Brandy Melville- a one-size-fits-small, body-shaming brand

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Photo courtesy of twentyhood.com

Brandy Melville’s “One-Size Fits Small” clothing brand has received criticisms failing to hire non-white employees and for body-shaming.

Brandy Melville, initially a European Brand that moved to the United States in 2009, advertises a one-size-fits-all clothing brand.  Their contemporary apparel follows the latest trends on Instagram, so their selection is always in style, cool, and most importantly, affordable. Now that we are in high school we all have to know about the infamous Brandy Melville, because of its staple in teen American girl wardrobe.

Picture of two models wearing the brand’s clothes Photo courtesy of Brandy Melville’s Instagram

Brandy’s advertisement consists of posting on Instagram and word of mouth. They chose photos of the “prettiest, skinniest, long-legged, thin waisted, white, blonde” girls to post on their platform. Conveniently setting a standard for their desired target audience. 

In 7th grade, I finally graduated from tight skinny khaki pants to the khaki skirt that you would roll once on your waist, just enough to get away with a skirt above your fingertips. I started wearing polos and stopped wearing my uncle’s Doctor Who jacket. Instead, I wore the same Frank Black Middle School crewneck that everyone else wore. But finally, I was accepted into the cool girl group. Mind you- I didn’t know this at the time- the cool girl group consisted of white skinny blonde girls who already wore faces painted with makeup every day to school. Obviously, I needed to get to work on my mascara abilities, or actually look into buying mascara. They all sat around me at lunch, and I was surrounded with the same small tight cropped ribbed tank tops with a tiny bow in the middle of the neckline in a variety of 5 different neutral tones. I needed to own one of these tops.

Blissfully, I walked into a store named Brandy Melville, I loved every single top in sight and handed as many as I could to my mom. They were all in style and exactly what I should be wearing to stay in the cool-girl club. Lots of spaghetti straps, cropped tanks, flower patterns, butterflies, baggy jeans… exactly what I needed to fit in. My mom, being a mom, checked the sizes to make sure I was picking the right ones. “These all say ONE SIZE,” she said. This meant that I had to be the same size as my friends or smaller, but I didn’t want to be able to compare my body to my friends, knowing that they all fit in these tops and I might not.

No way on Earth I was trying anything on. I was humiliated. I ignored my mom, walking out of the store while she followed behind me. Once I was safe and sound inside of the tinted car, I started bawling. The biggest size is a small? How were the girls in there so tiny? Even the older workers fit into those doll-size clothes.

Picture of two models wearing the brand’s clothes    Photo courtesy of Brandy Melville’s Instagram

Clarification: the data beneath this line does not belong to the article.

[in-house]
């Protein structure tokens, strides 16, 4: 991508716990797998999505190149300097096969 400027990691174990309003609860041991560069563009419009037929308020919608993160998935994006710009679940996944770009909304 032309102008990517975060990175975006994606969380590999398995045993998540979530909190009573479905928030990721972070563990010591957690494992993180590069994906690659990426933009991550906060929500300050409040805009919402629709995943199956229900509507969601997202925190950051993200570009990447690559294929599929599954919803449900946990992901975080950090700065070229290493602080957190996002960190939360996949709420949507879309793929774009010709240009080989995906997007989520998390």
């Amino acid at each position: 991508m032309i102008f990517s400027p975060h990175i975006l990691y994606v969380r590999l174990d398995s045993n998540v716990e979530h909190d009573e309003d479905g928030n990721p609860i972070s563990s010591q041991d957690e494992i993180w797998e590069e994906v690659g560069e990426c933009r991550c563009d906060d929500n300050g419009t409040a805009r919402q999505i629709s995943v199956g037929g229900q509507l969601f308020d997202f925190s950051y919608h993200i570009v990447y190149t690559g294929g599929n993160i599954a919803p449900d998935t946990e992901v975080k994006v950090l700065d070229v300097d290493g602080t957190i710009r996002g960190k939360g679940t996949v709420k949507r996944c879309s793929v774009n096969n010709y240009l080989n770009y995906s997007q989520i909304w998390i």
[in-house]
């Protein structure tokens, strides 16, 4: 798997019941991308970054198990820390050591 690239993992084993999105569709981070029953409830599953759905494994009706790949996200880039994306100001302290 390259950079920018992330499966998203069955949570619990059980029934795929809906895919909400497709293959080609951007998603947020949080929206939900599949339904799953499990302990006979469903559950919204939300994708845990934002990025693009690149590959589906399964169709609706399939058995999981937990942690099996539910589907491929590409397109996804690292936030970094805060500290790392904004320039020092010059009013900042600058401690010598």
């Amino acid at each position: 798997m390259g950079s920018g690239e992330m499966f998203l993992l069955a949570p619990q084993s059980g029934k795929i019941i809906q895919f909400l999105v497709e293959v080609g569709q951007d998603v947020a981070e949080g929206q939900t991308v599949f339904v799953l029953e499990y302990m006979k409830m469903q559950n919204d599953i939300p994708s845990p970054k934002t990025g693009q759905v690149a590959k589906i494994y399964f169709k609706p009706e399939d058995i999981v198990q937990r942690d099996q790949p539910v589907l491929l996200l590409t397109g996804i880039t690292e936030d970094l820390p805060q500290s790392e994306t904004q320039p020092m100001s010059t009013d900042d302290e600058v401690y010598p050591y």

After a good 10 minutes of crying, my mom wiped the sticky tears off my cheeks, and peeled my booger-filled hair off my chin. We left. We were done with that store. 

Sizing is limited to one size and so are their employees. The only people allowed to work in their store must fit the perfect American girl doll standard. An employee named Callie explains her experience there to the entire internet exposing the inner racism instilled through the brand.

She turned in a resume from a candidate that wanted to try out for a job at the store. She brought the resume to her employer. After a couple of glances, he looked up and asked for her race. “Asian,” Callie said. With no further inspection she was turned down and told to look for a new job. 

Since middle school, I have returned to the store and bought a couple of items. Sad to say, I have never seen an employee of any other race than white. The shirts that I unfortunately bought all had a stretchy waist but the cuffs on the arms were made for a 2-year-old. I literally had to rip mine a little bit to comfortably wear them. So I would recommend getting a top with spaghetti straps, so you don’t lose circulation in your arms. 

Picture of a model wearing the brand’s clothes                                                        Photo courtesy of Brandy Melville’s Instagram

Their pants are a different story; you either fit or you don’t. There is no stretch. The length of the legs are also made for shorter people so if you’re over 5’6 then most of their pants will stop above your ankles. 

Walking into a store with unrealistic expectations to fit into a basic t-shirt made for a 6-year-old as an 18-year-old, is an impossible standard for anyone barely over a size 4. I am sad to say that I have bought 4 clothing items from them when I was in a haze of “oh my gosh I’m small enough for this store I need to buy it all.” But now I am proud to say I will never support a racist and body-shaming company. Honestly, the best thing you could get from the store are the free stickers!